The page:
5. He is mysterious. Years ago, when LG was in preschool, I invited the children of one of the moms I had befriended, to attend Vacation Bible School with LG. Over the years, we have invited children of various religions and none at all to attend VBS with us. But that particular year, I admit, I was making an assumption about the children we were inviting. The father had a very German name, and the mother had a very Irish name, and I assumed they were Christian. What’s more, I assumed either Lutheran or Roman Catholic. I was wrong. She declined my invitation, saying that she didn’t want her children to learn the fairy tale of God. She and her husband had decided to be, and raise their children as, atheists, and they wanted no interference with their plan. I confessed to, and apologized for, my assumption. And she allowed that actually, I was right, in terms of how they’d been raised: Lutheran and Roman Catholic. But she said that in college, her husband had done exhaustive intellectual research which led him to the absolute knowledge that God does not exist. Alrighty, then.
What I didn’t say to her, but what I will say now, is . . . that doesn’t work. I am all in favor of intellectual research. In favor of critical thinking. Of skepticism, even. But applying the powers of the intellect to matters of the soul . . . that will always fall short. To me, that is comparable to the difference between understanding the chemical composition of chocolate, and actually feeling that chocolate melt in your mouth, tasting the sweet, the bitter, the creamy. Even if you can recite the chemical composition backwards and forwards, you don’t know chocolate through the intellect. It doesn’t compute. At least, you don’t know it in its entirety. Another example: you can intellectually explore the act of jumping into a clear lake on a hot day. You can understand the physics of how you get there — the trajectory of the jump, the force required to overcome gravity on your way there . . . and you can understand the physiological, biological changes of the various anatomical systems as your body goes from hot to cool, dry to wet. That’s all good. But it’s not the same as knowing what it’s like to jump into a cool lake on a hot day. You’ve used the wrong tools, or at least, lesser tools, if you’re trying to really know that experience. God — Jesus — can be understood through the intellect. But that’s not how we’re made. God is spirit. Meant to be experienced and understood spiritually. Through faith. Faith is the method through which we best know God. Certainly we should use the other methods — intellect, emotion, whatever you choose — but you haven’t fully experienced God without doing so via your spirit. Your soul. That’s what I believe.
Perhaps this is as good (or bad) a place as any to say something that I often think when I see comments from those who don’t believe. Very, very often, since I began blogging, I’ll see people comment on the site of a “believer,” and say something like, “I wish I had faith like you do,” or “I wish I believed in something like you do…” And I think, “Just do it.” Let me explain. Some people believe in God (as a Christian, I believe in the mystery of the Trinity — God, Jesus and the Holy Spirit are One) because they “came to believe.” That is, a series of life experiences, perhaps even some mystical or miraculous experiences, led them to believe. Many more people, though, choose to believe. They decide to believe. There really is no wishing required. If you want to do it, do it. It is a choice. A decision. I do believe that when people make that decision, it is as a result of the Holy Spirit inviting them. And that can happen in more ways than I can imagine. But bottom line, it’s a choice that we have the power and ability and freedom to make. Or not. If you’re wondering whether it’s for you, I would suggest a test. For a week, behave as though you do believe. See how that works for you.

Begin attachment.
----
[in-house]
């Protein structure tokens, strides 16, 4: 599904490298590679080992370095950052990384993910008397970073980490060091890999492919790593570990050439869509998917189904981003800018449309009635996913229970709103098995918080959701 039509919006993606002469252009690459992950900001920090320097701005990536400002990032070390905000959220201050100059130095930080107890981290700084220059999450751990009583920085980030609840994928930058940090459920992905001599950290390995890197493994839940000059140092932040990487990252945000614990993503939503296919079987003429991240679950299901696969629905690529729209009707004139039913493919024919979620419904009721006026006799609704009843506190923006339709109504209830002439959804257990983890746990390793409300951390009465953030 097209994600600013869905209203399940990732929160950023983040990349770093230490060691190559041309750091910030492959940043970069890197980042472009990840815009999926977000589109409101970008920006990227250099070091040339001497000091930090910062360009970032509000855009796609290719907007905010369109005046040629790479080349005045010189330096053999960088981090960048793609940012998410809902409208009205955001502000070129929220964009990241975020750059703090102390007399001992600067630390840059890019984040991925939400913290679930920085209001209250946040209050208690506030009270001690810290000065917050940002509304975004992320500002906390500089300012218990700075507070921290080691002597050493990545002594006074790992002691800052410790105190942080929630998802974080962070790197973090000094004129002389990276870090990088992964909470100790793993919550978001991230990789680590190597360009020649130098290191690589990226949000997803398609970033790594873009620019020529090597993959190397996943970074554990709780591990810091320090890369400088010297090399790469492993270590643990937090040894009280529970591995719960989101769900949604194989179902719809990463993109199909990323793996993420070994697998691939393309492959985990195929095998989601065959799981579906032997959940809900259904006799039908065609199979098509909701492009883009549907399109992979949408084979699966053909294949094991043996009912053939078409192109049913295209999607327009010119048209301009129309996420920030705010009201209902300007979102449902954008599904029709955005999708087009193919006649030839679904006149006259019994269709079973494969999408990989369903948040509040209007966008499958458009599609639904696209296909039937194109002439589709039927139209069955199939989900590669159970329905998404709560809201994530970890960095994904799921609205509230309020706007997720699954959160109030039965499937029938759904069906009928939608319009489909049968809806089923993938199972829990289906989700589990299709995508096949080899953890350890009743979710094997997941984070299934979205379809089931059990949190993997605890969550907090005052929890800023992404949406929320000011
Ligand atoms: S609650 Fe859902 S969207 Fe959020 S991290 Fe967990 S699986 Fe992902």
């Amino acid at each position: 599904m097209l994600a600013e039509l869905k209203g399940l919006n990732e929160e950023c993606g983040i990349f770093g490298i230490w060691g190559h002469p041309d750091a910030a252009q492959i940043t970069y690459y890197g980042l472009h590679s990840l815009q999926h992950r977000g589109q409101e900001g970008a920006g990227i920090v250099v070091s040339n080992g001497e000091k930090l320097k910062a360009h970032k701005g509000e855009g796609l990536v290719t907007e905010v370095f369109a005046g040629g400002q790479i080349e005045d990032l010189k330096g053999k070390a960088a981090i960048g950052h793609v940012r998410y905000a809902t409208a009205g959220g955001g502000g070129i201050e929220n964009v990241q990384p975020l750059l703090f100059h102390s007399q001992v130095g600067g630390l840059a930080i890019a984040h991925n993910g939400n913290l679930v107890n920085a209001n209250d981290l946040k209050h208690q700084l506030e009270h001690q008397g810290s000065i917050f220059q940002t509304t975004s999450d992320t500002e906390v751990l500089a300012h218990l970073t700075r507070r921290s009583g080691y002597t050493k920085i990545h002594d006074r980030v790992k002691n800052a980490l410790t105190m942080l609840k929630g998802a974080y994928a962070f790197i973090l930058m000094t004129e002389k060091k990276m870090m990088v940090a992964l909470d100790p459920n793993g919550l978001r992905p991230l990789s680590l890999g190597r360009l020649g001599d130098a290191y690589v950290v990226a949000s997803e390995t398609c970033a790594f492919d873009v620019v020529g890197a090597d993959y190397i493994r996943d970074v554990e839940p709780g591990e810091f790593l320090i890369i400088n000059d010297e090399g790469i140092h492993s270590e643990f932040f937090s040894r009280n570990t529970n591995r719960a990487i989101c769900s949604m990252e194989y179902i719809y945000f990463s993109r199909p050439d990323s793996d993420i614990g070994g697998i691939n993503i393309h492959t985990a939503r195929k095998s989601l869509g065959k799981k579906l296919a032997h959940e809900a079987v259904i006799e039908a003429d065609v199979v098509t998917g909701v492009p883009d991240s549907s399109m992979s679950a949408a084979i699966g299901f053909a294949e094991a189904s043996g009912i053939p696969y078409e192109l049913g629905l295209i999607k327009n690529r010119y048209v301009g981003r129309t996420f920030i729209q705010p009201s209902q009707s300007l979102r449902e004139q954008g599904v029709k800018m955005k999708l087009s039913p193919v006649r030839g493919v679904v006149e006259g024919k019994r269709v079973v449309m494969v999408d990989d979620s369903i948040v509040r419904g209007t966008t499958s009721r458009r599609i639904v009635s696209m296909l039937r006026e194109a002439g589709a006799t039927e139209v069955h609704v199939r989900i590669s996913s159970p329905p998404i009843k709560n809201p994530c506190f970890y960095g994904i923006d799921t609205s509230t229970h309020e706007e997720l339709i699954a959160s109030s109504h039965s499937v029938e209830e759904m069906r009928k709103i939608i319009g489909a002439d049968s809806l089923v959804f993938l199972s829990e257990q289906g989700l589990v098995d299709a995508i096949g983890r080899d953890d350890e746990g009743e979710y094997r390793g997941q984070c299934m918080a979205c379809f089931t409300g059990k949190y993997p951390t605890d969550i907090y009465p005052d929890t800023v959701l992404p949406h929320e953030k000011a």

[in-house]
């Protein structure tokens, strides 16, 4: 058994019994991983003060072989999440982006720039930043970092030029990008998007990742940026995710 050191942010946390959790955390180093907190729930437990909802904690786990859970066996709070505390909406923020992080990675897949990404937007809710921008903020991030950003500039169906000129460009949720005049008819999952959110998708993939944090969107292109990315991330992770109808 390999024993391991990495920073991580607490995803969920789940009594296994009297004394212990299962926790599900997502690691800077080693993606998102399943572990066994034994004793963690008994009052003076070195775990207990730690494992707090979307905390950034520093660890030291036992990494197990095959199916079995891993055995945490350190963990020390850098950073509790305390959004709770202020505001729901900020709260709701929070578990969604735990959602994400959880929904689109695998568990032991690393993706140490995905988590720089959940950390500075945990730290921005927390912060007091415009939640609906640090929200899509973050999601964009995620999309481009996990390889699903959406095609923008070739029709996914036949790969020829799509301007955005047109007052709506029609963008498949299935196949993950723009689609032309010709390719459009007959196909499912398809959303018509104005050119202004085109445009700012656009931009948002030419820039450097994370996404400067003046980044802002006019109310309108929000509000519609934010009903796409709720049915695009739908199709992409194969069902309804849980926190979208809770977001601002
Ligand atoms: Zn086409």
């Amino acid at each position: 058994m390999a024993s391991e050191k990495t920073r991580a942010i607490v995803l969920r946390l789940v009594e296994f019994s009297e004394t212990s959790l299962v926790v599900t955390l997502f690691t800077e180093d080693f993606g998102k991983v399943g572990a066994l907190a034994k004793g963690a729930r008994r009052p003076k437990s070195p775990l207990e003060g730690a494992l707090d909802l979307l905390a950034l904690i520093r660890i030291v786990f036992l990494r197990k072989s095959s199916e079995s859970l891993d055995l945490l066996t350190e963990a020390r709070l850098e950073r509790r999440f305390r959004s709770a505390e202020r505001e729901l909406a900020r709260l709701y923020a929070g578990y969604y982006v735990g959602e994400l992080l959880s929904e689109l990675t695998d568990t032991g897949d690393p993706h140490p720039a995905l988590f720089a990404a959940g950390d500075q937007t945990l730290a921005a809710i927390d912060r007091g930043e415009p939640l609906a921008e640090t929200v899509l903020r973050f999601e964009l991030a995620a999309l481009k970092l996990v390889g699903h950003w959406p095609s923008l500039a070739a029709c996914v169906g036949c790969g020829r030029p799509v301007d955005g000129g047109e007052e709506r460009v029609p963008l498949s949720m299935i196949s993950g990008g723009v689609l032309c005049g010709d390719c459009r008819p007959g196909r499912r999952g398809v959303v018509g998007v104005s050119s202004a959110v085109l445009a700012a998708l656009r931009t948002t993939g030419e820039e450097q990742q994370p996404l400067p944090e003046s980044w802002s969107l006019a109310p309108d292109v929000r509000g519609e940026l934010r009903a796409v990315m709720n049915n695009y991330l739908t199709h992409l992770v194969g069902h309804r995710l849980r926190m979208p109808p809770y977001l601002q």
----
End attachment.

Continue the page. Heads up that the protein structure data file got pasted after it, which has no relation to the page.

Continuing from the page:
I don’t feel, never have felt, compelled to try to persuade anyone else to believe what I believe. I’ve never spoken as explicitly on this blog, of (some of) what I believe, as I am speaking here today. And it’s fine by me if you don’t agree with a word of it. That’s between you and God. Or just between you and yourself.
Anyone (religious, not, whatever) is welcome to do the meme. Or leave in the comments here what, if anything, you “dig” about Jesus.
And with that, I’m outta here. I have an opportunity (read “invitation requiring very little $”) to visit a state I’ve never visited before, staying in a friend’s 200-year-old cottage for the coming week, so I am doing my darnedest to get me and the fam together to go and do just that. Hope to leave some time over the weekend. The place is not near any of you, to my knowledge, or I would have told you. Indeed, I don’t think I have ever seen the state represented in my sitemeter stats. So when I get back, I think I’ll post some pictures so you can guess where we were. Won’t that be FUN? (Shut up.) And the handful of you whom I’ve told where I’m going, “Shhh!”